UC San Diego composer Lei Liang has been awarded the prestigious Rome Prize. The award, announced April 14, is given by the American Academy in Rome each year to approximately 30 artists and scholars, who spend six months to two years at the academy working on new projects.
Liang will devote his time in Rome to finishing a chamber concerto for longtime collaborator Stephen Drury and the New Music Ensemble at the New England Conservatory of Music; and a sextet commissioned by the Southwest Chamber Music ensemble with the Cicada Chamber Music Players.
He may also be inspired to conceive new music. "They told me I can be very flexible as to which projects I pursue," Liang said.
"Lei Liang exemplifies the creativity, innovation and diverse talent at UC San Diego," said Chancellor Marye Anne Fox. "We are proud of him and his work, and congratulate him on receiving this well-deserved, prestigious prize."
Liang joined the UCSD music faculty in 2007 as an assistant professor and was promoted to tenured associate professor in 2010. His career has since been on a steady upward trajectory.
He was awarded a Guggenheim Fellowship in 2009, for "stellar achievement and exceptional promise." A CD of his composition "Brush-Stroke," conducted by Drury and with such performers as the Arditti Quartet, was released in 2009. In early April this year, a CD of Liang's "Milou" was issued by New World Records.
On April 14 his composition "Tremors of a Memory Chord" commissioned by the Taipei Chinese Orchestra, premiered at Taipei's National Concert Hall.
"It received a standing ovation from almost 2000 people," said Liang, who attended the concert. "It was one of the most rewarding experiences of my career."
The New York Times has called Liang's music "hauntingly beautiful and sonically colorful," while The Wire magazine referred to Liang as "one of the most exciting voices in New Music," and the Washington Post described a Liang composition as "brilliantly original and inarguably gorgeous."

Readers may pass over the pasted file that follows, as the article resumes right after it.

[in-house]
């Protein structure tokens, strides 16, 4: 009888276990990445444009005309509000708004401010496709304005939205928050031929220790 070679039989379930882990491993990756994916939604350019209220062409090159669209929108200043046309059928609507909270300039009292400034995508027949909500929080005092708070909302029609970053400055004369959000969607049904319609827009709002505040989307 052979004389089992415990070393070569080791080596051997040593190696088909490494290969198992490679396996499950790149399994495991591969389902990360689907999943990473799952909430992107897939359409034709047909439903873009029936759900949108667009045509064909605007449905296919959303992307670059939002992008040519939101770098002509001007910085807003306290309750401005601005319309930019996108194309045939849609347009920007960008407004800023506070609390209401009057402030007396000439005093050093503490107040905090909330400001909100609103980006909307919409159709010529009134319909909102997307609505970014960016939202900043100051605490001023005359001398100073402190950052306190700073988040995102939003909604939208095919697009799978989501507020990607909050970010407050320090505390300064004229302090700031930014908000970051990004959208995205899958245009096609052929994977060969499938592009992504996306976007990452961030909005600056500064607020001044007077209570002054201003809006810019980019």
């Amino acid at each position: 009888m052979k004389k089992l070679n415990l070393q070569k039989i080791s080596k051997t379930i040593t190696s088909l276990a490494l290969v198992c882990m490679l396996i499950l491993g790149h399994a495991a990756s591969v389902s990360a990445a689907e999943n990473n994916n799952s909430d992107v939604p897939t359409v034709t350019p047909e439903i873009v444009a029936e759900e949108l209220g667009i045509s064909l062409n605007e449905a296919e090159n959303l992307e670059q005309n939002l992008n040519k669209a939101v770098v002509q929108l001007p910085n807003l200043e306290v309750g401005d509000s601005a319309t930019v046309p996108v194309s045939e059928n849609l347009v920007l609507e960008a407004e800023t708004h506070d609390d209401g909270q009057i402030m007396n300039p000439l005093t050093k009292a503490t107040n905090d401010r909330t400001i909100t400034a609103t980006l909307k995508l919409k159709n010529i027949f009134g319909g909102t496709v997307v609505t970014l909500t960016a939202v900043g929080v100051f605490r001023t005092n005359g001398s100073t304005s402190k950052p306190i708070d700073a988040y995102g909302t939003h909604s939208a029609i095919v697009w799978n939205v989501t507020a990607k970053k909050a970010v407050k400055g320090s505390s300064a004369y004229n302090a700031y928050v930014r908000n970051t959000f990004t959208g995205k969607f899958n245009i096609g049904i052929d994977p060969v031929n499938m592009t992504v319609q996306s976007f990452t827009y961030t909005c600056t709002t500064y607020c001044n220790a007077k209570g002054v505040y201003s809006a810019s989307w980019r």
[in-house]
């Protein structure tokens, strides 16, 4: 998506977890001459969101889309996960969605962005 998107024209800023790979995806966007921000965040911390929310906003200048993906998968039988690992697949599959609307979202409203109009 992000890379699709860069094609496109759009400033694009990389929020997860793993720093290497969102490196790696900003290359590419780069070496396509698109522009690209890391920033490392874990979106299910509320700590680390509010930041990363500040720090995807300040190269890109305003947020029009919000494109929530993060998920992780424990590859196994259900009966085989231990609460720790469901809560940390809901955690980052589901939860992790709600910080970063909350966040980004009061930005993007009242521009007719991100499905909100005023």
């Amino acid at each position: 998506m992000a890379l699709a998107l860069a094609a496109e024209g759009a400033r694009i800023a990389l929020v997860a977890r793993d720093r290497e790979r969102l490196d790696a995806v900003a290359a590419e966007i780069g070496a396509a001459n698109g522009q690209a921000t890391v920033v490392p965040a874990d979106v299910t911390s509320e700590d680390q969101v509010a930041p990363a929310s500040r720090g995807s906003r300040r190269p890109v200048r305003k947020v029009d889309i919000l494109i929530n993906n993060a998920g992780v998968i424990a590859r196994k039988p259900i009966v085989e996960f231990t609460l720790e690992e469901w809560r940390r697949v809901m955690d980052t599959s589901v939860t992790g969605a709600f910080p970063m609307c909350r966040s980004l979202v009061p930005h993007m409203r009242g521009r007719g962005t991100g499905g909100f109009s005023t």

Schott Music, a prestigious music publisher specializing in contemporary classical music, will publish a saxophone quartet composed by Liang later this spring, which will make the piece widely available for performance.
"That piece is about the history of injustice in China and the people who have sacrificed," said Liang. "I was born into the Cultural Revolution, 1966 to 1976, and was denied access to older traditions of art forms in China. As a teenager, I participated in mass demonstrations and witnessed the bloodshed in Tiananmen Square.
"I made a personal effort to acquire knowledge of traditional Chinese culture by studying and copying classics, sutras, and treatises on paintings by hand. I think of this effort as a way to break down a modern Great Wall that separates me from my own heritage. Thirty years ago, when I was a student living in Beijing, China was dominated by political tyranny. Today, it is dominated by the tyranny of politics and commercialism."
Liang is married to harpsichordist Takae Ohnishi, an adjunct faculty member in UCSD's music department. Their son Albert is 20 months old. Liang's family will accompany him to Rome in September.
"There are very few fellowships that accommodate the whole family, and for me this is a very important part of the Rome Prize."